Wednesday, April 17, 2024
HomeReal Estate NewsCommercialAltus Power merges with CBRE SPAC in $1.58B deal

Altus Power merges with CBRE SPAC in $1.58B deal

Altus Power, Inc., which builds and operates solar power roof and parking lot installations for commercial real estate properties, is merging with a CBRE Group special purpose acquisition company (SPAC), The Wall Street Journal reports. The deal will value Altus at $1.58 billion and provide it with expansion capital and access to CBRE’s clients. The company’s clients include a lot of the top companies and real estate owners in the United States, Asia and Europe.

CBRE is one of the biggest commercial brokerages and real estate services firms in the world. Its facilities management businesses have expanded from 2.7 billion square feet in 2015 to 7 billion square feet today. A number of CRBE’s office buildings, malls, factories and other properties have large parking lots, rooftops and other areas that can hold solar installations.

“We are experiencing intense pressure from our clients to help them be more environmentally well positioned,” Robert Sulentic, CBRE’s chief executive said.

The Altus Power business model

Altus, which launched in 2009, makes deals with CRE owners where the company builds and operates solar power facilities on their land in exchanges for inexpensive power. Altus currently has more than 200 facilities that can produce more than 265 megawatts of power, The Wall Street Journal reports. That accounts for approximately two-thirds to three-quarters of the power that CRE properties on the site consume, according to Altus co-CEO Lars Norell. The company expects to produce 1,685 megawatts by 2024.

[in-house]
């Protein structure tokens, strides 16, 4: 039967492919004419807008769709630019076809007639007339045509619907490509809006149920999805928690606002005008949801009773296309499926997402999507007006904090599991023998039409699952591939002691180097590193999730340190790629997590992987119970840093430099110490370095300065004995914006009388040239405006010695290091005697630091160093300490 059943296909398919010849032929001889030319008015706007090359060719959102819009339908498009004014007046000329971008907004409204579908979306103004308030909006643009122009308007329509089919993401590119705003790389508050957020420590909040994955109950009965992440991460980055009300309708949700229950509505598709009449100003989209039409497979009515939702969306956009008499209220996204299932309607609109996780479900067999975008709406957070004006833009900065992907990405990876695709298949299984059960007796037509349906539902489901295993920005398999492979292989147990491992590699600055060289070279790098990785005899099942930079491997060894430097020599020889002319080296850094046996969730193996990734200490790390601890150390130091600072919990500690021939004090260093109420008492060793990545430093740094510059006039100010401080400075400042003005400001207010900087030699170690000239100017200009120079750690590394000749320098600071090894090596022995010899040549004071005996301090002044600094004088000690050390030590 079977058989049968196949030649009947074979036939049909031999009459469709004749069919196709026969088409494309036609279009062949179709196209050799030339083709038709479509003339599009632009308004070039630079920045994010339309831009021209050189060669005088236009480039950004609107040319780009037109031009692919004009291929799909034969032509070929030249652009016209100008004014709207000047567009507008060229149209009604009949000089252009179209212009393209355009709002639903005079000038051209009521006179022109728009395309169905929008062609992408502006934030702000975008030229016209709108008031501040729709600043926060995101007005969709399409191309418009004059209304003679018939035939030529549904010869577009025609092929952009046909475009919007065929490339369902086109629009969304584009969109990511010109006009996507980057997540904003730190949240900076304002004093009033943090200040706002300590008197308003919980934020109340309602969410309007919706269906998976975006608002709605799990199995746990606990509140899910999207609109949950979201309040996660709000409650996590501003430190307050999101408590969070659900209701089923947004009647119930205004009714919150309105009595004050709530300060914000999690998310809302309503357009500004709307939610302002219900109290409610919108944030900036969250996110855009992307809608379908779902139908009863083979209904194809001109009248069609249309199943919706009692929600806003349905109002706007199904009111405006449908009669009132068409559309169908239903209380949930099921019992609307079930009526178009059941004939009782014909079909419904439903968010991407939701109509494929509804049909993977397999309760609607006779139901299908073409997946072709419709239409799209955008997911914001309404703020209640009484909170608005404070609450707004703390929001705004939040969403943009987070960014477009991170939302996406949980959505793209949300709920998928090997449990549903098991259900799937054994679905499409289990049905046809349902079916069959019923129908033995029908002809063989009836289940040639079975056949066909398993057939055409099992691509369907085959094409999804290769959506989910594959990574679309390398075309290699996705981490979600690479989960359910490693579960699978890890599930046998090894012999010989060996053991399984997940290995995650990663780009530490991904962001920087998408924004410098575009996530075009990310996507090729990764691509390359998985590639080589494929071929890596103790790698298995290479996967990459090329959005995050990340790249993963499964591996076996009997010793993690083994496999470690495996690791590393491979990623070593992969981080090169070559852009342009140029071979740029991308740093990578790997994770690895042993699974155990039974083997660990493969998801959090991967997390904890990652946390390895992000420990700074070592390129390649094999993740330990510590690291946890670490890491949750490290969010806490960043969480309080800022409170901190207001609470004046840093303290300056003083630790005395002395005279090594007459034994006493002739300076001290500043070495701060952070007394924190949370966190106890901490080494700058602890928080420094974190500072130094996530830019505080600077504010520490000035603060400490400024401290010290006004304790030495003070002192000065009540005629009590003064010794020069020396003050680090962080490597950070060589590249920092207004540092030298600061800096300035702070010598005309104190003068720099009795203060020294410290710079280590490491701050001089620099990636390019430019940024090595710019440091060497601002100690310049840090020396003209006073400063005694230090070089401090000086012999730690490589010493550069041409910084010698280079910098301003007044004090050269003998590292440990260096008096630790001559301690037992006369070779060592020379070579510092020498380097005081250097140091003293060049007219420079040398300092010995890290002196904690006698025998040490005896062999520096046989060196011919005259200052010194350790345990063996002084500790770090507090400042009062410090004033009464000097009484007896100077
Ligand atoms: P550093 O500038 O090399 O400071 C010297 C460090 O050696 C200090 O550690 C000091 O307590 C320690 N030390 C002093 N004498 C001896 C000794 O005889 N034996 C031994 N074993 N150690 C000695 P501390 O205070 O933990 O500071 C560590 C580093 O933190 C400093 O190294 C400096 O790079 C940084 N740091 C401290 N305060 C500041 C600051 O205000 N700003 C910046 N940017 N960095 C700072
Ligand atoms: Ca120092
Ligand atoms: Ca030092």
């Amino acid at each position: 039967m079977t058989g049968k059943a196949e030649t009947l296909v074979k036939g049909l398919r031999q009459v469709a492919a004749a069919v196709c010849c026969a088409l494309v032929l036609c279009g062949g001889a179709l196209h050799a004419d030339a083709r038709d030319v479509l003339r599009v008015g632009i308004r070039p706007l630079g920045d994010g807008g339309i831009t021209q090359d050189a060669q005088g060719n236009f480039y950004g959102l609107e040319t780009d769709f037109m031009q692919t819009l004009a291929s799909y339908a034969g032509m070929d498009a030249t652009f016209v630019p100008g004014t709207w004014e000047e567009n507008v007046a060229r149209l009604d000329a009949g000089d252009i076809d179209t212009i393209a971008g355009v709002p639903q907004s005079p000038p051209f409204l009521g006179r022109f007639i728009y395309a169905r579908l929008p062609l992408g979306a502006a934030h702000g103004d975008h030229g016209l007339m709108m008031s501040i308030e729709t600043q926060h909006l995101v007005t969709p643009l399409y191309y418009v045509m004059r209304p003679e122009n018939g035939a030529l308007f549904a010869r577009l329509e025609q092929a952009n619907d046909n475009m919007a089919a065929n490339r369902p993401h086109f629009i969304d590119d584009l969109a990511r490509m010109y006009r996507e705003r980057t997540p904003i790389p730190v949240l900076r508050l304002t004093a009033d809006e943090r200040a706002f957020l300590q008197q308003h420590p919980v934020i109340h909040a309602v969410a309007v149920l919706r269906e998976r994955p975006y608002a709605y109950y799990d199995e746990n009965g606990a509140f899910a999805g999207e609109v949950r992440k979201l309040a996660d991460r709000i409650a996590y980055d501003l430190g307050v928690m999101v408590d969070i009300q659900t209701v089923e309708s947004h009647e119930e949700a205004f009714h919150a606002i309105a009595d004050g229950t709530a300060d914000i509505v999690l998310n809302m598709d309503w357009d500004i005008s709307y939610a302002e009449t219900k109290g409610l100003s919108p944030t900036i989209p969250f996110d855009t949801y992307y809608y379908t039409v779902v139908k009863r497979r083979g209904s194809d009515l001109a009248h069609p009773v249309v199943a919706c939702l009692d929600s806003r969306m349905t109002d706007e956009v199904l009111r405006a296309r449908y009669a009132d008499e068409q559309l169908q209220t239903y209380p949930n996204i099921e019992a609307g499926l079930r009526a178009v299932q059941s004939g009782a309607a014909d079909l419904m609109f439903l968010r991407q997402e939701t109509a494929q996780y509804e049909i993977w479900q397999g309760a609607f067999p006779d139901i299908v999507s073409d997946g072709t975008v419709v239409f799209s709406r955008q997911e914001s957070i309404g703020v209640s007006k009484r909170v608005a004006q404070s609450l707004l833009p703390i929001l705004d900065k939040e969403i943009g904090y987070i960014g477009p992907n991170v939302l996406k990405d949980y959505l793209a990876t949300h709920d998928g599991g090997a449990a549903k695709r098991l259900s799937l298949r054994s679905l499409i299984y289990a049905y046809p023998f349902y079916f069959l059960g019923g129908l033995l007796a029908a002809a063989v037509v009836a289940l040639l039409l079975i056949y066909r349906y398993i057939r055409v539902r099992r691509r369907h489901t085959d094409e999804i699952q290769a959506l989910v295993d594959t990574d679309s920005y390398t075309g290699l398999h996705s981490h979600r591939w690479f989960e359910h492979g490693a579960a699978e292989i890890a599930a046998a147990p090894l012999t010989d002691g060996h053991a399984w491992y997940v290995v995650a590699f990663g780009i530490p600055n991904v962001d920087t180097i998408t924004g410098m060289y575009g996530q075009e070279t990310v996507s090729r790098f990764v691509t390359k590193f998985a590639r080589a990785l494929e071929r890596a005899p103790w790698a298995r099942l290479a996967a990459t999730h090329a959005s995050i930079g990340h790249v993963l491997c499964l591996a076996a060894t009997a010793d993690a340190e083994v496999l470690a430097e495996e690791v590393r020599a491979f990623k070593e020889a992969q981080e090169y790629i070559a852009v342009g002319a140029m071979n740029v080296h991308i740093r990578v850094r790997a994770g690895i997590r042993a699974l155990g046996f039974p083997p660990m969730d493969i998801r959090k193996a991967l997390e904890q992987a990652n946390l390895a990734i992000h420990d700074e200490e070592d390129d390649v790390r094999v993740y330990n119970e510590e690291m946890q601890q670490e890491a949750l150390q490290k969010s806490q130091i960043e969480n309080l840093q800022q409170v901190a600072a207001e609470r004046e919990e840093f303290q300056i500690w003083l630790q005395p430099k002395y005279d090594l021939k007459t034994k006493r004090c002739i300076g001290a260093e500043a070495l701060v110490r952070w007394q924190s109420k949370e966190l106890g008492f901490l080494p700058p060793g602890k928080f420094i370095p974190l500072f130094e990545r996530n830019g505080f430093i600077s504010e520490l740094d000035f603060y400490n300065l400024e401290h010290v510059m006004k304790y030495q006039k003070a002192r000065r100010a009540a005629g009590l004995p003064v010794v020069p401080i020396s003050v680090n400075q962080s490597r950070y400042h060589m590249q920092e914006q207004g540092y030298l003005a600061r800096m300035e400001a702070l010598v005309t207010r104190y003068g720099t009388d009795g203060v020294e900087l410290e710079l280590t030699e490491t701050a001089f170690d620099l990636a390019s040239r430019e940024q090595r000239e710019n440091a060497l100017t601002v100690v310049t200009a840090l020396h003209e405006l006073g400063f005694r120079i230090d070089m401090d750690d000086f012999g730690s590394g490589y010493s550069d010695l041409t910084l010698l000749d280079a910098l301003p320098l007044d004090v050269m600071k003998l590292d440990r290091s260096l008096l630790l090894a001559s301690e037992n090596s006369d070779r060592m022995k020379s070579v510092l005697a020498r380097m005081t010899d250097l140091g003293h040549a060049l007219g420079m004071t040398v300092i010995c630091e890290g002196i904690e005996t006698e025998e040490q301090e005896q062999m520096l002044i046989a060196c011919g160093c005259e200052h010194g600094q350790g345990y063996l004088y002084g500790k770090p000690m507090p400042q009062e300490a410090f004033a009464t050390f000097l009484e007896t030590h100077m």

“We’ve ended up being effectively a distributed power company that owns hundreds of solar-generation plants located on rooftops from Vermont to Hawaii and the output from those solar plants we sell to the customers,” Norell told The Wall Street Journal.

The deal comes at an ideal time as CRE properties use a lot of power and more property owners and tenants are shifting their focus on solar. Non-residential property installations’ power generation capacity is expected to expand 200% between 2020 and 2030, according to a Wood Mackenzie and Solar Energy Industries Association report.

Blackstone Group’s energy business has been one of the Altus’ biggest investors, according to The Wall Street Journal. The firm led a $350 million debt financing and committed $300 million in preferred equity, according to Rob Horn, co-head of energy investing at Blackstone Credit. Blackstone will own 17% of the Altus as the result of its merger with CBRE’s SPAC, CBRE Acquisition Holdings. The SPAC launched in late 2020 after it raised $400 million. The firm chose Altus as a merger partner after reviewing 80 different companies.

The attractiveness of solar power

Desires for more eco-friendly CRE buildings is not the only reason solar power has become more attractive. Falling installation prices dropping have also been a factor. According to Norell, a 100,000 to 150,000 square foot would have cost between $4 million and $5 million ($4 to $5 per watt) in 2009. Today, the same installation could cost $1.5 million.

Additionally, climate change concerns have pushed large corporations to adopt policies that can help reduce carbon emissions, The Wall Street Journal reports. A lot of companies will look to use mor solar power at their properties.

“One of the lowest-hanging fruits for them to look at is their own real estate,” Norell said.

Joe Dyton can be reached at

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